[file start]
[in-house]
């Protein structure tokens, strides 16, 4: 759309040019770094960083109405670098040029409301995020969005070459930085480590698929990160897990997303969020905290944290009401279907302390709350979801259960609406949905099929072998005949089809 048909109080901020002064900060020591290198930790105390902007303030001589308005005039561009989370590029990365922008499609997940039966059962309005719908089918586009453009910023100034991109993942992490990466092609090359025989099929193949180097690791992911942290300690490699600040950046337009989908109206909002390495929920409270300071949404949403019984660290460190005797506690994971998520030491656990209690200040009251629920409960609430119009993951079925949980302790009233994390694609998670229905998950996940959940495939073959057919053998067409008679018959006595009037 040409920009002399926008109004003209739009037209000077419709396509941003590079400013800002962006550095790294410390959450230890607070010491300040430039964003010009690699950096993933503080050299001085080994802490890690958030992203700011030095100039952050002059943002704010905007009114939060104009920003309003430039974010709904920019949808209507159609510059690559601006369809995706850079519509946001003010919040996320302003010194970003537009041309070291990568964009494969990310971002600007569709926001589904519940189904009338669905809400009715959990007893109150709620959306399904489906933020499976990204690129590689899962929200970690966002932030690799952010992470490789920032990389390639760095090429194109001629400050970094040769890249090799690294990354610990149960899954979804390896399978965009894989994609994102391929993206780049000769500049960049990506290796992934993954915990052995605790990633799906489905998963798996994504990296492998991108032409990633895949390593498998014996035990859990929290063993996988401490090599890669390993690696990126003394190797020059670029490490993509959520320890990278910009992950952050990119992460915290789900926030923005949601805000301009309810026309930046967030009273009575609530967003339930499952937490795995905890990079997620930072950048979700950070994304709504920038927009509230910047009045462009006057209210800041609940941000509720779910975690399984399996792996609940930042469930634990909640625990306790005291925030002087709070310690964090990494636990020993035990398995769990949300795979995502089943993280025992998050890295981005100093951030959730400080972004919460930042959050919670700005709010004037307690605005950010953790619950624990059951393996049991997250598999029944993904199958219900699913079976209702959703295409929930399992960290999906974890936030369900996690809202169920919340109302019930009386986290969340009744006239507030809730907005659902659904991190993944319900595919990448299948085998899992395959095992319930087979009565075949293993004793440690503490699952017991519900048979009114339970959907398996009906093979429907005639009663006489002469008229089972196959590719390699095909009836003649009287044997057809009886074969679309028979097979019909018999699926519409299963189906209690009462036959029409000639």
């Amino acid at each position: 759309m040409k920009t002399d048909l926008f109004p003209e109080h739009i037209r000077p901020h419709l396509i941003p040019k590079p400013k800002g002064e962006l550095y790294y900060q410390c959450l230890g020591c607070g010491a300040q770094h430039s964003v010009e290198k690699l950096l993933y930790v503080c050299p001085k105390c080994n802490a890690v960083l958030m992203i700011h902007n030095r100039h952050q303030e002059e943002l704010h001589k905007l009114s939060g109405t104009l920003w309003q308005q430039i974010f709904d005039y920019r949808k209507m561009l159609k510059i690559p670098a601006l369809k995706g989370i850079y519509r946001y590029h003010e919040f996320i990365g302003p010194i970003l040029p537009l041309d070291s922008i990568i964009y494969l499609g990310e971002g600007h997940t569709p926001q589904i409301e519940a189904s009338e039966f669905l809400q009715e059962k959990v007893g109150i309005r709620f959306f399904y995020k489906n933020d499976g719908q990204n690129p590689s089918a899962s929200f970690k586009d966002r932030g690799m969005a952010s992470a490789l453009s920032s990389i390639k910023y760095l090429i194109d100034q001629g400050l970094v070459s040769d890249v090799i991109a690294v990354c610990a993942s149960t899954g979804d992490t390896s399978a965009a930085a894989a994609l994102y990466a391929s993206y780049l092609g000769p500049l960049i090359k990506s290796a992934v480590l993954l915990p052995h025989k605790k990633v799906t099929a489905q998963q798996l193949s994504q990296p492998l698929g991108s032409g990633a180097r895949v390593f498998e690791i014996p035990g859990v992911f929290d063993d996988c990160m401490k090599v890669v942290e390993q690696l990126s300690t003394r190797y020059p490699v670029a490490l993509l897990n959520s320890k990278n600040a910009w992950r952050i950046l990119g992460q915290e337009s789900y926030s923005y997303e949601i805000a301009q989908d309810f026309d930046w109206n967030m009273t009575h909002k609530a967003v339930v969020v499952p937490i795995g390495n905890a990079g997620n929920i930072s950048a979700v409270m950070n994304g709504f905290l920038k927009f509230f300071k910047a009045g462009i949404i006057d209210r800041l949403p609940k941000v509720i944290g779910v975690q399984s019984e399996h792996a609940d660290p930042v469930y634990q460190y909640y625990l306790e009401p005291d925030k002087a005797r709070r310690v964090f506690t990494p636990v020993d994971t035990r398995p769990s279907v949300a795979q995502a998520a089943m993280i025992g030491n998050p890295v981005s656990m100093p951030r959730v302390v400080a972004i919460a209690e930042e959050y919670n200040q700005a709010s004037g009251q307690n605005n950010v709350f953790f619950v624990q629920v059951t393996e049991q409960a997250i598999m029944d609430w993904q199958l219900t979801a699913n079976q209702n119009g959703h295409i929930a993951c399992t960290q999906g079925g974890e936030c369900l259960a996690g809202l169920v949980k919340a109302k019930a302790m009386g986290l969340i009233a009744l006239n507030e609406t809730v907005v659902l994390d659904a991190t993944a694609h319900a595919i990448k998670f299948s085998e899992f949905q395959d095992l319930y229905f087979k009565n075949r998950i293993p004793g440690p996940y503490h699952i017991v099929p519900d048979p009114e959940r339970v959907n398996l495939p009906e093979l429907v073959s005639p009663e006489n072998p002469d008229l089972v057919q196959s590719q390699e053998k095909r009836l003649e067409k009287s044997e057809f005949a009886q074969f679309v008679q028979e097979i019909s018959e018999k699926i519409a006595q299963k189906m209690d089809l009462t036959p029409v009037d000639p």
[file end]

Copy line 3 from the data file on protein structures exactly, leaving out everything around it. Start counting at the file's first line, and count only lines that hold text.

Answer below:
């Amino acid at each position: 759309m040409k920009t002399d048909l926008f109004p003209e109080h739009i037209r000077p901020h419709l396509i941003p040019k590079p400013k800002g002064e962006l550095y790294y900060q410390c959450l230890g020591c607070g010491a300040q770094h430039s964003v010009e290198k690699l950096l993933y930790v503080c050299p001085k105390c080994n802490a890690v960083l958030m992203i700011h902007n030095r100039h952050q303030e002059e943002l704010h001589k905007l009114s939060g109405t104009l920003w309003q308005q430039i974010f709904d005039y920019r949808k209507m561009l159609k510059i690559p670098a601006l369809k995706g989370i850079y519509r946001y590029h003010e919040f996320i990365g302003p010194i970003l040029p537009l041309d070291s922008i990568i964009y494969l499609g990310e971002g600007h997940t569709p926001q589904i409301e519940a189904s009338e039966f669905l809400q009715e059962k959990v007893g109150i309005r709620f959306f399904y995020k489906n933020d499976g719908q990204n690129p590689s089918a899962s929200f970690k586009d966002r932030g690799m969005a952010s992470a490789l453009s920032s990389i390639k910023y760095l090429i194109d100034q001629g400050l970094v070459s040769d890249v090799i991109a690294v990354c610990a993942s149960t899954g979804d992490t390896s399978a965009a930085a894989a994609l994102y990466a391929s993206y780049l092609g000769p500049l960049i090359k990506s290796a992934v480590l993954l915990p052995h025989k605790k990633v799906t099929a489905q998963q798996l193949s994504q990296p492998l698929g991108s032409g990633a180097r895949v390593f498998e690791i014996p035990g859990v992911f929290d063993d996988c990160m401490k090599v890669v942290e390993q690696l990126s300690t003394r190797y020059p490699v670029a490490l993509l897990n959520s320890k990278n600040a910009w992950r952050i950046l990119g992460q915290e337009s789900y926030s923005y997303e949601i805000a301009q989908d309810f026309d930046w109206n967030m009273t009575h909002k609530a967003v339930v969020v499952p937490i795995g390495n905890a990079g997620n929920i930072s950048a979700v409270m950070n994304g709504f905290l920038k927009f509230f300071k910047a009045g462009i949404i006057d209210r800041l949403p609940k941000v509720i944290g779910v975690q399984s019984e399996h792996a609940d660290p930042v469930y634990q460190y909640y625990l306790e009401p005291d925030k002087a005797r709070r310690v964090f506690t990494p636990v020993d994971t035990r398995p769990s279907v949300a795979q995502a998520a089943m993280i025992g030491n998050p890295v981005s656990m100093p951030r959730v302390v400080a972004i919460a209690e930042e959050y919670n200040q700005a709010s004037g009251q307690n605005n950010v709350f953790f619950v624990q629920v059951t393996e049991q409960a997250i598999m029944d609430w993904q199958l219900t979801a699913n079976q209702n119009g959703h295409i929930a993951c399992t960290q999906g079925g974890e936030c369900l259960a996690g809202l169920v949980k919340a109302k019930a302790m009386g986290l969340i009233a009744l006239n507030e609406t809730v907005v659902l994390d659904a991190t993944a694609h319900a595919i990448k998670f299948s085998e899992f949905q395959d095992l319930y229905f087979k009565n075949r998950i293993p004793g440690p996940y503490h699952i017991v099929p519900d048979p009114e959940r339970v959907n398996l495939p009906e093979l429907v073959s005639p009663e006489n072998p002469d008229l089972v057919q196959s590719q390699e053998k095909r009836l003649e067409k009287s044997e057809f005949a009886q074969f679309v008679q028979e097979i019909s018959e018999k699926i519409a006595q299963k189906m209690d089809l009462t036959p029409v009037d000639p």